Headphones at the ready.
I don’t write about music. I’ve written about most entertainment media since I started writing on the Internet in earnest a good 8 years ago – moving from TV, to movies, to videogames, to back to movies again – but I’ve refrained from writing about music, primarily because I’m continually haunted by the three times I had done so back in the dark ages of 2008 when I had the writing style and skill of a chimpanzee suffering from Tourettes. Plus, although I love my music and have a very discerning taste, I’ve never been quite able to articulate why most music pleases my ears beyond generic platitudes. There’s basically not much separating me from the average NME contributor, so I refrain from writing about music.
Every year for the past five years, however, I have put together a full-on list of my favourite songs of the previous 12 months – with each artist only being allowed one entry, and bearing in mind that I haven’t heard everything that’s been released each year – and throw them out there for the world to see/hear. It’s a process that’s a great deal painful, as I agonise over what songs make the cut and where those songs end up slotting, but I love doing anyway as it allows me to take stock of where I am musically right now and I get to hold up my list as the pure and simple “these are the best songs of the year” fact that it is – my music taste is one of the few things I’m very defensive of.
The lists from 2012 to 2014 were posted daily on a music social media site called This is My Jam at a rate of 1 per day throughout January, with only the Top 31 getting properly aired, and I had planned to do the same this year. Unfortunately, that site closed down at the end of September, leaving the list without a home. But then I remembered, “I have a website now where I can post whatever crap I want!” And so here we are. The first time that the world at large will learn my full Top 50, the first time I’m posting something non-film/update-related (that’s new) on my site, and the first time I’ve written about music since I was a Shitty Goddamn Teenager™. All new-y newness. Be gentle.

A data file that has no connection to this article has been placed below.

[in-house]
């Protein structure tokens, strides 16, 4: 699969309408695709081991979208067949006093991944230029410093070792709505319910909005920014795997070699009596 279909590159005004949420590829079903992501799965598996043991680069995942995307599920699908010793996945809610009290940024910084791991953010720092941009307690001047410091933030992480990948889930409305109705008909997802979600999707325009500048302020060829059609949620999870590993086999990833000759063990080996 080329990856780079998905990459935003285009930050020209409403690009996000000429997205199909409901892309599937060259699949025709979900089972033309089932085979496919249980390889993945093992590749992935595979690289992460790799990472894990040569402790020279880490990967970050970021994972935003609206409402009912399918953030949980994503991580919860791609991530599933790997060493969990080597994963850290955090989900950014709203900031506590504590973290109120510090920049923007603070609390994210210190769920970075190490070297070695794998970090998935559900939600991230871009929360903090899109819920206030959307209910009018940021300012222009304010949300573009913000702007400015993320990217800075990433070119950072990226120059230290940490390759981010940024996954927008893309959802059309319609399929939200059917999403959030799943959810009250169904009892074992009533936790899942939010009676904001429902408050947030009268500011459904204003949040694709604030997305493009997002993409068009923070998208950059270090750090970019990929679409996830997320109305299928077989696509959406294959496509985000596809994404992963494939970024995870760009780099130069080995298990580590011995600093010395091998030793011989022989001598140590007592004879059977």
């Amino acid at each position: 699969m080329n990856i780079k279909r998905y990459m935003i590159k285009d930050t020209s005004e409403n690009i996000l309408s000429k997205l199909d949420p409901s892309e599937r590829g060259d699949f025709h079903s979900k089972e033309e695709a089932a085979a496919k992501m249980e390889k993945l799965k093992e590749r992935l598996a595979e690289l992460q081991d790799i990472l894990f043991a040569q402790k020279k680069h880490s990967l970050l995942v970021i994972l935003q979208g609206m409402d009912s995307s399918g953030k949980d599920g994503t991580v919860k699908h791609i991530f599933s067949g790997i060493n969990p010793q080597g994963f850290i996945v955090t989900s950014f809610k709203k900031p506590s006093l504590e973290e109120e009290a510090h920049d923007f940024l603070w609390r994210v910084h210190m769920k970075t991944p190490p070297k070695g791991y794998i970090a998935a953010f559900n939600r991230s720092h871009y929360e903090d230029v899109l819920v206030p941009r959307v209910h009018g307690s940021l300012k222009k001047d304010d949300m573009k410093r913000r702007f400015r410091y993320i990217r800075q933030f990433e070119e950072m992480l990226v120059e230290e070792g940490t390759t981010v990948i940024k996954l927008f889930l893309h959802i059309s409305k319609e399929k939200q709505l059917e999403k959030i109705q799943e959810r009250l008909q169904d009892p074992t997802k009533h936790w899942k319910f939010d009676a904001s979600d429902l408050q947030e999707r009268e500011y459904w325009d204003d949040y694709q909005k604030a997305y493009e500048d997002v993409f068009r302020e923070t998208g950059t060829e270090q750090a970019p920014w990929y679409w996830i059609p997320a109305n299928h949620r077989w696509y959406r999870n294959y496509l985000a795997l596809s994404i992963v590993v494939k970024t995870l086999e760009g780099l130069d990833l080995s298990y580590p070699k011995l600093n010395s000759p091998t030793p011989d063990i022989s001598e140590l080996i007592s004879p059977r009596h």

So, here they are. Today, we’re covering numbers 50 to 31, with 30 to 11 coming tomorrow, and the top 10 hitting on Friday. These are the Top 50 Songs of 2015. Accept no substitutes (unless I approve of them).
50] Le Galaxie
The Human League’s Dare is best known for its two monster singles – “Don’t You Want Me” and “Love Action” – but the album is actually much darker than those two tracks would have you believe, all paranoia and darkness to match Phil Oakey’s lyrics about breakdowns, cheating partners, and the assassination of JFK. But even in its most oppressive moments, the album is still more-than-danceable, acting as what feels like the only natural release from that constant crushing tension. “Carmen” has clearly been taking notes, since the only thing that marks it as not being a Dare outtake are Michael Pope and MayKay’s distinctly 2015 voices barking out lines like “learn to love the machine” and “we’re waiting for the next wave” like they might be the last things they’ll say before the Gestapo take them away. This is not an insult.
“Get My Own”
Shave My Head – Single
Everything about Slutface is designed to be provocative. The radio unfriendly name, their bratty snot-nosed vocals, the furiously feminist lyrics, the feeling that all of their songs seem about 10 seconds away from falling apart completely. But in a rock landscape that mostly seems content to avoid saying anything about much of anything when it’s not just talking about itself, a little provocation makes for a nice change, especially when said provocation comes in the form of an incredibly fun song railing against un-equal pay and refusing to be scared to walk home alone.
48] The Juan MacLean
“Here I Am (Octo Octa Remix)”
La.Ga.Sta. Late Summer Compilation Vol.5
“Here I Am” sounds ready to soundtrack the runway at a fashion show. It has the exact amount of modern class required to back super-gorgeous supermodels strutting down a runway whilst wearing garish and garishly expensive garments. It’s cool, it’s classy, it’s now. Octo Octa’s remix sounds like the mid-set rest-high that’s dropped at the perfect moment by the top DJ on Mass Effect’s Citadel. It feels like it’s come directly from the future, with the space left by the constantly oscillating synths, and Nancy Whang’s various “boy”s and “away”s looping like the madness mantra she describes in the main lyrics, projecting just the right amount of cool coldness to invoke emotional dancing feet. This is a disco I want to be in the middle of.